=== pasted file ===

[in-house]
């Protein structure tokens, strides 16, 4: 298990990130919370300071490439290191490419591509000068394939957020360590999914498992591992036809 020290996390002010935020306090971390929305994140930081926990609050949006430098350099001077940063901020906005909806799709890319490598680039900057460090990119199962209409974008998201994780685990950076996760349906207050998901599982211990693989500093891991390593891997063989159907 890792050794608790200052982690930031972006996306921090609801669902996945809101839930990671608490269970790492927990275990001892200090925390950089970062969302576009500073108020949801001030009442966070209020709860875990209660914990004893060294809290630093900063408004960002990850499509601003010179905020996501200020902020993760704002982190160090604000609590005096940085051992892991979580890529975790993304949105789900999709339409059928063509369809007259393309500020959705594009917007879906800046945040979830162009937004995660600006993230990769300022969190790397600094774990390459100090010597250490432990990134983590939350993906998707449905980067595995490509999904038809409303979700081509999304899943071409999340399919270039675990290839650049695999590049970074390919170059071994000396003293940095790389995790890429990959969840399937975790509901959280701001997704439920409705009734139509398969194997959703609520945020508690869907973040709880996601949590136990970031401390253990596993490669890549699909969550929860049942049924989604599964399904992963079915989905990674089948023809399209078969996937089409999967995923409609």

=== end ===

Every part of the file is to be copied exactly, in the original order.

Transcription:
[in-house]
């Protein structure tokens, strides 16, 4: 298990990130919370300071490439290191490419591509000068394939957020360590999914498992591992036809 020290996390002010935020306090971390929305994140930081926990609050949006430098350099001077940063901020906005909806799709890319490598680039900057460090990119199962209409974008998201994780685990950076996760349906207050998901599982211990693989500093891991390593891997063989159907 890792050794608790200052982690930031972006996306921090609801669902996945809101839930990671608490269970790492927990275990001892200090925390950089970062969302576009500073108020949801001030009442966070209020709860875990209660914990004893060294809290630093900063408004960002990850499509601003010179905020996501200020902020993760704002982190160090604000609590005096940085051992892991979580890529975790993304949105789900999709339409059928063509369809007259393309500020959705594009917007879906800046945040979830162009937004995660600006993230990769300022969190790397600094774990390459100090010597250490432990990134983590939350993906998707449905980067595995490509999904038809409303979700081509999304899943071409999340399919270039675990290839650049695999590049970074390919170059071994000396003293940095790389995790890429990959969840399937975790509901959280701001997704439920409705009734139509398969194997959703609520945020508690869907973040709880996601949590136990970031401390253990596993490669890549699909969550929860049942049924989604599964399904992963079915989905990674089948023809399209078969996937089409999967995923409609």